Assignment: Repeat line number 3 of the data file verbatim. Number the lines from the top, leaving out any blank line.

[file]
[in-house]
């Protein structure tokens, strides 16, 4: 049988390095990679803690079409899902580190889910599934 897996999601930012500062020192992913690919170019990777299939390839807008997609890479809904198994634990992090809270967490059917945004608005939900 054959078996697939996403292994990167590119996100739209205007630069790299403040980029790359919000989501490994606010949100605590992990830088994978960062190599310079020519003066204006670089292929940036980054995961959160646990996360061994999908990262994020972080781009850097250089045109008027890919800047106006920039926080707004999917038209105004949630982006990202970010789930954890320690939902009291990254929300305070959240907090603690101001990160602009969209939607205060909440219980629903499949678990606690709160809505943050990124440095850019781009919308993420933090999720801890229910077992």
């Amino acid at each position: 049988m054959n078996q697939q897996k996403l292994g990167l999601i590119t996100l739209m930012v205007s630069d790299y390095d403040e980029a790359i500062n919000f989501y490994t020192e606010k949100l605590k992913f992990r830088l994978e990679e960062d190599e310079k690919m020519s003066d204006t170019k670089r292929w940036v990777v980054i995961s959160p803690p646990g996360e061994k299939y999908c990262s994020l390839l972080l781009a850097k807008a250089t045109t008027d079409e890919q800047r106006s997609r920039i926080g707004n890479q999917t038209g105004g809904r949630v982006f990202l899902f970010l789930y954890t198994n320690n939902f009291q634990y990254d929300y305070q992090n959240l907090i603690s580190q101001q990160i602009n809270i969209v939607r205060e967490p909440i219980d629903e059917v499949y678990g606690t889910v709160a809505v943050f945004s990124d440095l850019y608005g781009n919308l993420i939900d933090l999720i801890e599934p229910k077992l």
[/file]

């Amino acid at each position: 049988m054959n078996q697939q897996k996403l292994g990167l999601i590119t996100l739209m930012v205007s630069d790299y390095d403040e980029a790359i500062n919000f989501y490994t020192e606010k949100l605590k992913f992990r830088l994978e990679e960062d190599e310079k690919m020519s003066d204006t170019k670089r292929w940036v990777v980054i995961s959160p803690p646990g996360e061994k299939y999908c990262s994020l390839l972080l781009a850097k807008a250089t045109t008027d079409e890919q800047r106006s997609r920039i926080g707004n890479q999917t038209g105004g809904r949630v982006f990202l899902f970010l789930y954890t198994n320690n939902f009291q634990y990254d929300y305070q992090n959240l907090i603690s580190q101001q990160i602009n809270i969209v939607r205060e967490p909440i219980d629903e059917v499949y678990g606690t889910v709160a809505v943050f945004s990124d440095l850019y608005g781009n919308l993420i939900d933090l999720i801890e599934p229910k077992l």